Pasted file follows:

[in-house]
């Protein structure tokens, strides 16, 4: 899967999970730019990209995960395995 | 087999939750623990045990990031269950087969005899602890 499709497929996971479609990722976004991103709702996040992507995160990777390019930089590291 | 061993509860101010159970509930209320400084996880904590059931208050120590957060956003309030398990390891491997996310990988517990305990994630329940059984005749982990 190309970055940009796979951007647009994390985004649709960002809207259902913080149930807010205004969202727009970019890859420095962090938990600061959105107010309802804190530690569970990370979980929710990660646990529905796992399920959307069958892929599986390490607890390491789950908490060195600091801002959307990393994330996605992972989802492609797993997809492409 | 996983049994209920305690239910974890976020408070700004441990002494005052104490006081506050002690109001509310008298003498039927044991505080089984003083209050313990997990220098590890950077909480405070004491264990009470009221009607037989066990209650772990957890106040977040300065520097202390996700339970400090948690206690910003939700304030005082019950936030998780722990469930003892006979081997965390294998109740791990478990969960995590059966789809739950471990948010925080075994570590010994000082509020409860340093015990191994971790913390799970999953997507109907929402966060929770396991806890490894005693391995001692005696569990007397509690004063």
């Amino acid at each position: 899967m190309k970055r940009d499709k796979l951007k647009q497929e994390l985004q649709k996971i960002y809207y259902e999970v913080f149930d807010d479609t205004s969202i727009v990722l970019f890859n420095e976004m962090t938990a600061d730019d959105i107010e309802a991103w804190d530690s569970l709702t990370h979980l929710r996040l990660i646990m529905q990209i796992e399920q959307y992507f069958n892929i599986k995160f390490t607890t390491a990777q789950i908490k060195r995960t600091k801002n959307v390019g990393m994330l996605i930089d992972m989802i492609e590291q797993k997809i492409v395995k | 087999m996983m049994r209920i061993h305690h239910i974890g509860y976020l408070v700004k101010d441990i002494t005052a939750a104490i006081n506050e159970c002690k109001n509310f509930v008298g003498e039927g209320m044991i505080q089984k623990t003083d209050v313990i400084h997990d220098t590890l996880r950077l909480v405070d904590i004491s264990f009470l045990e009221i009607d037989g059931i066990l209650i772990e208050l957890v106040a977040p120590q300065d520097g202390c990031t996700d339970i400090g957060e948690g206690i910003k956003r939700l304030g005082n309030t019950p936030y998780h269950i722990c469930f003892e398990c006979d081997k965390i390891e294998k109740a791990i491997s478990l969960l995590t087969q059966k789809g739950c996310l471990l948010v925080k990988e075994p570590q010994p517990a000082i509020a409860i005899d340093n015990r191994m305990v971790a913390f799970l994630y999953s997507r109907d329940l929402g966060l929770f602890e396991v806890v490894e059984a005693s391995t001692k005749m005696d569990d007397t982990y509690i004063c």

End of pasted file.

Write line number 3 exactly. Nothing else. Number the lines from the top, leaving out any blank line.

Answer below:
């Amino acid at each position: 899967m190309k970055r940009d499709k796979l951007k647009q497929e994390l985004q649709k996971i960002y809207y259902e999970v913080f149930d807010d479609t205004s969202i727009v990722l970019f890859n420095e976004m962090t938990a600061d730019d959105i107010e309802a991103w804190d530690s569970l709702t990370h979980l929710r996040l990660i646990m529905q990209i796992e399920q959307y992507f069958n892929i599986k995160f390490t607890t390491a990777q789950i908490k060195r995960t600091k801002n959307v390019g990393m994330l996605i930089d992972m989802i492609e590291q797993k997809i492409v395995k | 087999m996983m049994r209920i061993h305690h239910i974890g509860y976020l408070v700004k101010d441990i002494t005052a939750a104490i006081n506050e159970c002690k109001n509310f509930v008298g003498e039927g209320m044991i505080q089984k623990t003083d209050v313990i400084h997990d220098t590890l996880r950077l909480v405070d904590i004491s264990f009470l045990e009221i009607d037989g059931i066990l209650i772990e208050l957890v106040a977040p120590q300065d520097g202390c990031t996700d339970i400090g957060e948690g206690i910003k956003r939700l304030g005082n309030t019950p936030y998780h269950i722990c469930f003892e398990c006979d081997k965390i390891e294998k109740a791990i491997s478990l969960l995590t087969q059966k789809g739950c996310l471990l948010v925080k990988e075994p570590q010994p517990a000082i509020a409860i005899d340093n015990r191994m305990v971790a913390f799970l994630y999953s997507r109907d329940l929402g966060l929770f602890e396991v806890v490894e059984a005693s391995t001692k005749m005696d569990d007397t982990y509690i004063c």